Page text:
New Zealand has finally approved the sale of female condoms in the country.
Kiwi women can now buy the FC2 female condom, allowing them to take control of their sexual health and safety. Positive Women Inc (PWI), the national support organization for women and families living with HIV, said New Zealand Minister of Health Tony Ryall has approved the proposed amendment to the Contraception, Sterilisation, Abortion Act 1977.
The change will make it possible to sell female condoms in the country. PWI has urged the government to allow the sale of female condoms for more than three years through the organization's Paper Doll Campaign. In March, PWI National Coordinator Jane Bruning had stood on Parliament's steps and handed out paper dolls with a petition to Labor MP Carol Beaumont. Beumont is the spokesman for Women's Affairs.
Bruning hoped the Paper Doll Campaign would help the Ministry of Health's approval of female condoms in New Zealand. She said PWI is "ecstatic" that women in New Zealand will finally get access to female condoms.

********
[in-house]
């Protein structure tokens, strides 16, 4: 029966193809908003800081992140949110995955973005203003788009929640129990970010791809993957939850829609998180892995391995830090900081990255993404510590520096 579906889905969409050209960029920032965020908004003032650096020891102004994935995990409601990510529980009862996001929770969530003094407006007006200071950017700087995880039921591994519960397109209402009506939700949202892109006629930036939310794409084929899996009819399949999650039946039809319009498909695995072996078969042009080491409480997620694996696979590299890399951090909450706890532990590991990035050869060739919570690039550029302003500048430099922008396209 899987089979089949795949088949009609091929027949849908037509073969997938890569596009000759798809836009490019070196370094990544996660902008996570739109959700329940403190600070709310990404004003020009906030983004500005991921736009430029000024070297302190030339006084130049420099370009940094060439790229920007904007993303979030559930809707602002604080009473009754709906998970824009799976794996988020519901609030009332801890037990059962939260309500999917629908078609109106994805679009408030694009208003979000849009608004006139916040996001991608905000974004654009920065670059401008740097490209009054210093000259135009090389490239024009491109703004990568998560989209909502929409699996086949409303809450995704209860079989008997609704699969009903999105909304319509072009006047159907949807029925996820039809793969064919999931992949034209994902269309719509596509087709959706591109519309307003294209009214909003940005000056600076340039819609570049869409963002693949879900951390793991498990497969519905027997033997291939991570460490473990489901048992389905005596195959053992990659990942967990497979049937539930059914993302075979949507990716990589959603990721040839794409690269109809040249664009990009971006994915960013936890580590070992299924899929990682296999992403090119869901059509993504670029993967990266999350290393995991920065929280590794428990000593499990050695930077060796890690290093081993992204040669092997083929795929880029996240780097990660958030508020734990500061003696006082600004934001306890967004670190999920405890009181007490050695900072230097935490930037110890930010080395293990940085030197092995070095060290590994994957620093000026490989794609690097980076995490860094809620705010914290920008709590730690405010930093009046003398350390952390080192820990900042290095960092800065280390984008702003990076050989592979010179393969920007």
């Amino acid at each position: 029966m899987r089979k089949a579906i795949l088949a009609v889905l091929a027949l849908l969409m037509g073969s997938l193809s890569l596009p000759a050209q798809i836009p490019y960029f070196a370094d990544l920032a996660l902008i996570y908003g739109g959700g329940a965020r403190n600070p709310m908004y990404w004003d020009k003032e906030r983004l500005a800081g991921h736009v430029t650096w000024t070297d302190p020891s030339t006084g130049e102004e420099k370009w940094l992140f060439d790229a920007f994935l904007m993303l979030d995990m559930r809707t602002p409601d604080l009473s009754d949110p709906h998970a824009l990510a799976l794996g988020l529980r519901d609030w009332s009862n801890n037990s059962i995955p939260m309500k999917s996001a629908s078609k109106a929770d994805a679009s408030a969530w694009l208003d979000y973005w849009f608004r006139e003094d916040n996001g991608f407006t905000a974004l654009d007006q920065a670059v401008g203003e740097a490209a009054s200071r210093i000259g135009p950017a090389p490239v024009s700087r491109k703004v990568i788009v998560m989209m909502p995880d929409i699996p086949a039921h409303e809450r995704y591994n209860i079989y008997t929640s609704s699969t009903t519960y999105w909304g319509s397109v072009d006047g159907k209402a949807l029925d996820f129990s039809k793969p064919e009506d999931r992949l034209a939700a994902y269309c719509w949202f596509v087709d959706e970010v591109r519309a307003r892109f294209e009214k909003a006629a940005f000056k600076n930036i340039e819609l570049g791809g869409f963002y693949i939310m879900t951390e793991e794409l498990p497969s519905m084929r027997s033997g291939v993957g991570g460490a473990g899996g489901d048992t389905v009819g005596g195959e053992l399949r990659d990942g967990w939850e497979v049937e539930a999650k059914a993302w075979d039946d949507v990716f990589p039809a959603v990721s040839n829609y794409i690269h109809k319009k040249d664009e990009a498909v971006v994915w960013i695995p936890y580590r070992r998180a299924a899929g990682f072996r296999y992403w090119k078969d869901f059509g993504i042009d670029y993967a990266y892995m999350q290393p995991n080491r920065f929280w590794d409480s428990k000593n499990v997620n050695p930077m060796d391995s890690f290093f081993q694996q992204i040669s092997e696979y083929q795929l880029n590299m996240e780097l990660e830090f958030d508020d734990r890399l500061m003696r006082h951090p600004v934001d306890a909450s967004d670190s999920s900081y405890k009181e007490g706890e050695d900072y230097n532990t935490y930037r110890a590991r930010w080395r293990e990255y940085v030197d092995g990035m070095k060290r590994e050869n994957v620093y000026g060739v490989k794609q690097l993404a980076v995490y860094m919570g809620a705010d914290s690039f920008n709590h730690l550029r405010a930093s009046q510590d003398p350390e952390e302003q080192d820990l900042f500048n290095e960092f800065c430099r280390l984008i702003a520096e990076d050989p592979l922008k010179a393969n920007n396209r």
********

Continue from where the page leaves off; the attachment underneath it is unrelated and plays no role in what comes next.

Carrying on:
She added the next step will be to ensure the FC2 is subsidized, noting female condoms should not only be available and affordable but should also be treated in the same level as a male condom to help fight HIV and AIDS.
The first female condom was introduced to women in 1993 as the FC1 or Femidom or Reality. In 2007, a cheaper model was found to be less noisy and softer was the FC2. U.S. authorities also approved the FC2 for use in 2009.
Despite the availability of female condoms, women do not seem to use them often. International donors distributed 140 male condoms for each female condom they give. A previous report mentioned several barriers to the underuse of female condoms. One is the cost with male condoms costing only $0.03 compared to the female condom at $0.60 each.
There were also few research studies to support their effectiveness in fighting infections and sexually transmitted diseases. The lack of support from lawmakers, low awareness rate among women and their sexual partners also contribute to underuse.
But the approval of its sale in New Zealand may bring new hope to advocates of women empowerment.
Managing Director of Glyde Healthcare NZ Dane McIndoe said the approval of the female condom in New Zealand is a "massive win for all women" in the country. GLYDE also serves as the distributor of the FC2 female condom which will be made available on May 1.